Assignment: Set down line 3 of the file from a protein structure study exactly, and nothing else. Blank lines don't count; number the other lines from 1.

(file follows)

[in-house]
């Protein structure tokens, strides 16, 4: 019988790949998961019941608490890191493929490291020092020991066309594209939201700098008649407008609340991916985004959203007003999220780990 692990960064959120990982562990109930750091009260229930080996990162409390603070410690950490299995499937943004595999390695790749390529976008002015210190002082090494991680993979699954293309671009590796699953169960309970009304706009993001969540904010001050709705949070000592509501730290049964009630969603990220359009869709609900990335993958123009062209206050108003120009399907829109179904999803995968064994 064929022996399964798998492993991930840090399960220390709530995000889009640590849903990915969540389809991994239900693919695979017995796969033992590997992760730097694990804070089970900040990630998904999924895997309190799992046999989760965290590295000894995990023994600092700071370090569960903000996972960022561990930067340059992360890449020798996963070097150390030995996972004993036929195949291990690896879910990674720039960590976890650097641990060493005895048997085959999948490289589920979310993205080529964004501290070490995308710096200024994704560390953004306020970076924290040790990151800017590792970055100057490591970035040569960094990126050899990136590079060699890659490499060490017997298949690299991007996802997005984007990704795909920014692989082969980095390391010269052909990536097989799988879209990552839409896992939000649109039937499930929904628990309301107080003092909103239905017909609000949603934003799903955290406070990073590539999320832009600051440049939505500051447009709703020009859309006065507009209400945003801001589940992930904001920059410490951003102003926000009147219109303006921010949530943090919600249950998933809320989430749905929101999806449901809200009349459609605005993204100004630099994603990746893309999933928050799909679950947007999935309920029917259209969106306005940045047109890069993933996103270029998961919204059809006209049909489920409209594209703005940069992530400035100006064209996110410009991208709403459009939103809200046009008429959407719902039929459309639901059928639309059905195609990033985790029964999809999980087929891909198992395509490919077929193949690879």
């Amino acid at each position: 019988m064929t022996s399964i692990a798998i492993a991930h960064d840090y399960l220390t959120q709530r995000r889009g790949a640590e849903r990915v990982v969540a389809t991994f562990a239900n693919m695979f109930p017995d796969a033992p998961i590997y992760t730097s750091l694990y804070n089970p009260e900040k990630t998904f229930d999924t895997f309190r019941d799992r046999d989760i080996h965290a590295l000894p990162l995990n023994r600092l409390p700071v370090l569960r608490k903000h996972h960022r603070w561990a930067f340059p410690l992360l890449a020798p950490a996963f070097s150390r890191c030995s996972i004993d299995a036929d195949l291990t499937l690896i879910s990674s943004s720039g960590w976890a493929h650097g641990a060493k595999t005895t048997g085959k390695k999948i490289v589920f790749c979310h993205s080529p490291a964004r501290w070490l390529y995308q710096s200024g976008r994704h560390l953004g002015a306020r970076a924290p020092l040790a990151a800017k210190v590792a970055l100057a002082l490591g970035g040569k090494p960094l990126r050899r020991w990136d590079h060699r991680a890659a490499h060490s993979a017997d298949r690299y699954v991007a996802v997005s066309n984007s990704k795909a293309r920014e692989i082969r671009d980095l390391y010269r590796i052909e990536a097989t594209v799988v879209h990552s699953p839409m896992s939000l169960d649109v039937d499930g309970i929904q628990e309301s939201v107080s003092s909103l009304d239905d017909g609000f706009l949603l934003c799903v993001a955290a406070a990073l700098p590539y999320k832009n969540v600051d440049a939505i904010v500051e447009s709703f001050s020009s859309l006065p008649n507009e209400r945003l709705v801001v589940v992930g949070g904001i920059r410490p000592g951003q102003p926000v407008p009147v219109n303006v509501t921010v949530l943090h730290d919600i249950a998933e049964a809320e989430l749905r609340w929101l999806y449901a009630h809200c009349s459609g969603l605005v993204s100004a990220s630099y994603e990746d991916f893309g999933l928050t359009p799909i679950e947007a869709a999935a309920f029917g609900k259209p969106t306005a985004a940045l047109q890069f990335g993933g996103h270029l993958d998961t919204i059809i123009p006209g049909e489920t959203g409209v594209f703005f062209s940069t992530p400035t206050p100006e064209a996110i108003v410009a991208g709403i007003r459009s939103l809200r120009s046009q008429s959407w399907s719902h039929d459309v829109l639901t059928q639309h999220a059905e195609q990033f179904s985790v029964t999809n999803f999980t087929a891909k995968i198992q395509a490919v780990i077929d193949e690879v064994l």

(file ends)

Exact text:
């Amino acid at each position: 019988m064929t022996s399964i692990a798998i492993a991930h960064d840090y399960l220390t959120q709530r995000r889009g790949a640590e849903r990915v990982v969540a389809t991994f562990a239900n693919m695979f109930p017995d796969a033992p998961i590997y992760t730097s750091l694990y804070n089970p009260e900040k990630t998904f229930d999924t895997f309190r019941d799992r046999d989760i080996h965290a590295l000894p990162l995990n023994r600092l409390p700071v370090l569960r608490k903000h996972h960022r603070w561990a930067f340059p410690l992360l890449a020798p950490a996963f070097s150390r890191c030995s996972i004993d299995a036929d195949l291990t499937l690896i879910s990674s943004s720039g960590w976890a493929h650097g641990a060493k595999t005895t048997g085959k390695k999948i490289v589920f790749c979310h993205s080529p490291a964004r501290w070490l390529y995308q710096s200024g976008r994704h560390l953004g002015a306020r970076a924290p020092l040790a990151a800017k210190v590792a970055l100057a002082l490591g970035g040569k090494p960094l990126r050899r020991w990136d590079h060699r991680a890659a490499h060490s993979a017997d298949r690299y699954v991007a996802v997005s066309n984007s990704k795909a293309r920014e692989i082969r671009d980095l390391y010269r590796i052909e990536a097989t594209v799988v879209h990552s699953p839409m896992s939000l169960d649109v039937d499930g309970i929904q628990e309301s939201v107080s003092s909103l009304d239905d017909g609000f706009l949603l934003c799903v993001a955290a406070a990073l700098p590539y999320k832009n969540v600051d440049a939505i904010v500051e447009s709703f001050s020009s859309l006065p008649n507009e209400r945003l709705v801001v589940v992930g949070g904001i920059r410490p000592g951003q102003p926000v407008p009147v219109n303006v509501t921010v949530l943090h730290d919600i249950a998933e049964a809320e989430l749905r609340w929101l999806y449901a009630h809200c009349s459609g969603l605005v993204s100004a990220s630099y994603e990746d991916f893309g999933l928050t359009p799909i679950e947007a869709a999935a309920f029917g609900k259209p969106t306005a985004a940045l047109q890069f990335g993933g996103h270029l993958d998961t919204i059809i123009p006209g049909e489920t959203g409209v594209f703005f062209s940069t992530p400035t206050p100006e064209a996110i108003v410009a991208g709403i007003r459009s939103l809200r120009s046009q008429s959407w399907s719902h039929d459309v829109l639901t059928q639309h999220a059905e195609q990033f179904s985790v029964t999809n999803f999980t087929a891909k995968i198992q395509a490919v780990i077929d193949e690879v064994l």